Press Release April 2021

Cogeneration and Sync-Check with Reclosers: An Application Overview

Introduction

Distributed Energy supplies and varied sources of generation are becoming increasingly common in the modern electrical system. Integrating these new sources of supply into existing power grids create a number of challenges for Power Systems Engineers.

In this article, we explore the cogeneration functionality features available in the NOJA Power RC controller products to assist in these projects.

This functionality can be used for the following applications:

  1. Connection of incoming generators to the grid
  2. Re-establishment of a connection between two interconnected parts of the network
  3. Re-establishment of a connection between islanded systems

Cogeneration features in NOJA Power’s RC Recloser Controllers can be subdivided into three main categories:

  1. General functionality
  2. Sync-Check
  3. Auto-Synchroniser

“Almost all of our customers globally today are challenged with integrating renewal energy generation to the distribution grid,” says NOJA Power Group Managing Director Neil O’Sullivan.

“Both IEC and IEEE Standards are emerging and evolving to help define best practise. We have developed the functionality required by these Standards and our products have now been approved by many of our electricity utility customers to be used as the connection point between large scale distributed energy generation and their distribution networks.”


Feature Overview

In consulting the standards, the ANSI 25 Synchronism code states:

“A synchronizing device shall produce an output that causes closure at zero-phase angle difference between two circuits... A synchronism-check relay permits the paralleling of two circuits that are within prescribed (usually wider) limits of voltage magnitude, phase angle, and frequency.”

-Standard IEEE C37.2-2008

Synchronisation is used to ensure that two live networks are only connected at an Open switching device when the two independent sources are within pre-configured acceptable limits. Essentially, we are verifying that the voltage, phase angle and frequency are all sufficiently similar across the closing point to mitigate the risk of connecting unmatched networks.


Where should Sync-Check be used?

Synchronisation is important for a number of different applications. The key use is when you are connecting two separate live lines, and want to make sure they are synchronised before connecting them.

By synchronised we mean, voltage magnitude, phase angle and frequency are all within allowable limits.

Other applications include the connection of incoming generators to the network, the re-establishment of a connection between two interconnected parts of the network, and the re-establishment of the connection between islanded systems.

For example, a small customer can run as an islanded network for a while, then make sure it is safe to  reconnect to the grid before the two lines are joined.


Understanding Sync-Check Working Limits

The following diagram illustrates the various limits of power system parameters applied in Sync-check. Understanding these is key to understanding sync-check.

 


Figure 1 – Sync-Check Parameter Illustration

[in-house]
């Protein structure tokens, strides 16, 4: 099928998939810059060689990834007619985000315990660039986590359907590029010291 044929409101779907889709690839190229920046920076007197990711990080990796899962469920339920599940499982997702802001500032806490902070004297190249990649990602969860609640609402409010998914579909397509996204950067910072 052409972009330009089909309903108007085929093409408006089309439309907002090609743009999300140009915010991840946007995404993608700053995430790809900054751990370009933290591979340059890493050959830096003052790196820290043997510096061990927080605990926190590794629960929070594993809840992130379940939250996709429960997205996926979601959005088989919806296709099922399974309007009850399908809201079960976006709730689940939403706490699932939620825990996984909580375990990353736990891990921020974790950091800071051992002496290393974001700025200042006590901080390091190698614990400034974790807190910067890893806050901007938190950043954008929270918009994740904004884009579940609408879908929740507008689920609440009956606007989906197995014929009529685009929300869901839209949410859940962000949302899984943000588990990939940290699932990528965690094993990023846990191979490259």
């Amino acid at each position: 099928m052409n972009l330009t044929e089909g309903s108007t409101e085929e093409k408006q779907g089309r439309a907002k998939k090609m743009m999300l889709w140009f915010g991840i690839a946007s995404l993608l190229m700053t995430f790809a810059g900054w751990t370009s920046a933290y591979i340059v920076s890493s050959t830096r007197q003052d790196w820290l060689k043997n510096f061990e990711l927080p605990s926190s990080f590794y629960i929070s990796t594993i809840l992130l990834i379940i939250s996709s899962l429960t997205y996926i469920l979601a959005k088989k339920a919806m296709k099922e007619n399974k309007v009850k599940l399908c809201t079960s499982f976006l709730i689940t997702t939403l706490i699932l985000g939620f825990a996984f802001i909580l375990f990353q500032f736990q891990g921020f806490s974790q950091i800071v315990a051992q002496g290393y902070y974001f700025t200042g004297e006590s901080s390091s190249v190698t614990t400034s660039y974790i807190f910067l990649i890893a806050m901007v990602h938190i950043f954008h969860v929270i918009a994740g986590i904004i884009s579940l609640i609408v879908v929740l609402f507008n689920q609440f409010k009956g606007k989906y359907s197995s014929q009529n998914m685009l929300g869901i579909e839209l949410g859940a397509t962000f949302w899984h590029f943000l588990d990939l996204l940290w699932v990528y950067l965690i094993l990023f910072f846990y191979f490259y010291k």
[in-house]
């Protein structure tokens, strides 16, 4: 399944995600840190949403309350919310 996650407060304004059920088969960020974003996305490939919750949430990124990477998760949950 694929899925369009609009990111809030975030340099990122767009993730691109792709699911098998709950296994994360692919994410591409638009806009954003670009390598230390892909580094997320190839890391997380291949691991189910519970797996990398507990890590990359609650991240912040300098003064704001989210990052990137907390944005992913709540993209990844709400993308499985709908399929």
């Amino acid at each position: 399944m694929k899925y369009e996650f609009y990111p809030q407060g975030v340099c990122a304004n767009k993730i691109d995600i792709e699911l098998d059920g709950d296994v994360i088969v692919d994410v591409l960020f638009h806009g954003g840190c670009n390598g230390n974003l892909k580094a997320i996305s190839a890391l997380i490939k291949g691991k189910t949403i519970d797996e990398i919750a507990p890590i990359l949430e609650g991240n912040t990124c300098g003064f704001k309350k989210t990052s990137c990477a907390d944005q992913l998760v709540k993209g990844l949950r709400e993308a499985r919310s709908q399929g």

Figure 1 – Sync-Check Parameter Illustration

The voltage on the line side of the recloser is given with the vector V Line, and the voltage on the bus side of the recloser is given with the vector V Bus.

The orange sections are the regions that the voltage vectors can be in and still allow a close. If either voltage vector is outside these regions, the close will be blocked.

For sync-check, consider the three factors of voltage, phase angle and frequency separately.


Voltage:

The voltage vectors must be above the live voltage limit (minimum voltage for the line to be considered safely live) but below the over voltage limit (maximum voltage for the line to be considered safely live).

If either voltage is outside of this limit or if the difference in the two voltage vectors exceed the specified voltage difference (delta v) the close will be blocked. The only exception to this rule has to do with dead voltage conditions.

Optionally the OSM can be configured to close if the bus side, line side or both sides are below the dead voltage limit. In this case, only the voltage magnitudes and not the phase angles or frequencies are considered when determining whether a close would be allowed.


Phase Angle and Frequency:

In addition to the voltage magnitude conditions, the auto-synchroniser and sync-check functions will check the phase difference and slip frequency between the two voltage vectors.

Referring to our figure, this is the “width”, left to right, of the orange zone in which a close would be allowed.


Auto-Synchroniser: ANSI 25 A

Taking our Sync-Check functionality a step further, we can automate a recloser device to only close when the synchronisation criteria are met.

When enabled, if a close command is issued to the NOJA Power RC Controller, it will hold the close command until all sync-check criteria are met. This holding period is configurable, and if it expires, the close command is discarded.

Conclusion

If you are interested in implementing your own Sync-Check scheme on a medium voltage network, we have a comprehensive application note which covers the settings configuration and testing procedures required. This can be requested through your local NOJA Power Distributor or by contacting the NOJA Power Sales team.